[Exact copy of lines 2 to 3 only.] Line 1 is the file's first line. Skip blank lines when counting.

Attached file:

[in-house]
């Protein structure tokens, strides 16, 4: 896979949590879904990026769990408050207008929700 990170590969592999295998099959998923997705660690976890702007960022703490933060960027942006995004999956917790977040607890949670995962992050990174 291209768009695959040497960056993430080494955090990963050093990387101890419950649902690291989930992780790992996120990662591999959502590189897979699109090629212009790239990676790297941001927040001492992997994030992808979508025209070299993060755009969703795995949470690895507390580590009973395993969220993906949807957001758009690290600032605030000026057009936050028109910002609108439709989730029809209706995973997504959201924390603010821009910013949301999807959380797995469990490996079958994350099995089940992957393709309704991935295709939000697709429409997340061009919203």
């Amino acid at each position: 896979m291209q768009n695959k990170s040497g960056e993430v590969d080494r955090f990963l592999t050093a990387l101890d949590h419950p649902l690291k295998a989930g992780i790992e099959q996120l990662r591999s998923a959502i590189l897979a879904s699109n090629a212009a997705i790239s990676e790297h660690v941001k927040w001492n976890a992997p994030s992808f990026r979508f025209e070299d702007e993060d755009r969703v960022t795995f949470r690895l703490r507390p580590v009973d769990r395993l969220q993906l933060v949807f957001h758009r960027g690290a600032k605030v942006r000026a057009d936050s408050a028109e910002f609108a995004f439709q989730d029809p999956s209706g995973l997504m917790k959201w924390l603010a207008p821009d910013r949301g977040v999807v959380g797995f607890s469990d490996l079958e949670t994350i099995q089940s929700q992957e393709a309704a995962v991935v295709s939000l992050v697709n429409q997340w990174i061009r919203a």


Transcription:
């Protein structure tokens, strides 16, 4: 896979949590879904990026769990408050207008929700 990170590969592999295998099959998923997705660690976890702007960022703490933060960027942006995004999956917790977040607890949670995962992050990174 291209768009695959040497960056993430080494955090990963050093990387101890419950649902690291989930992780790992996120990662591999959502590189897979699109090629212009790239990676790297941001927040001492992997994030992808979508025209070299993060755009969703795995949470690895507390580590009973395993969220993906949807957001758009690290600032605030000026057009936050028109910002609108439709989730029809209706995973997504959201924390603010821009910013949301999807959380797995469990490996079958994350099995089940992957393709309704991935295709939000697709429409997340061009919203």
């Amino acid at each position: 896979m291209q768009n695959k990170s040497g960056e993430v590969d080494r955090f990963l592999t050093a990387l101890d949590h419950p649902l690291k295998a989930g992780i790992e099959q996120l990662r591999s998923a959502i590189l897979a879904s699109n090629a212009a997705i790239s990676e790297h660690v941001k927040w001492n976890a992997p994030s992808f990026r979508f025209e070299d702007e993060d755009r969703v960022t795995f949470r690895l703490r507390p580590v009973d769990r395993l969220q993906l933060v949807f957001h758009r960027g690290a600032k605030v942006r000026a057009d936050s408050a028109e910002f609108a995004f439709q989730d029809p999956s209706g995973l997504m917790k959201w924390l603010a207008p821009d910013r949301g977040v999807v959380g797995f607890s469990d490996l079958e949670t994350i099995q089940s929700q992957e393709a309704a995962v991935v295709s939000l992050v697709n429409q997340w990174i061009r919203a």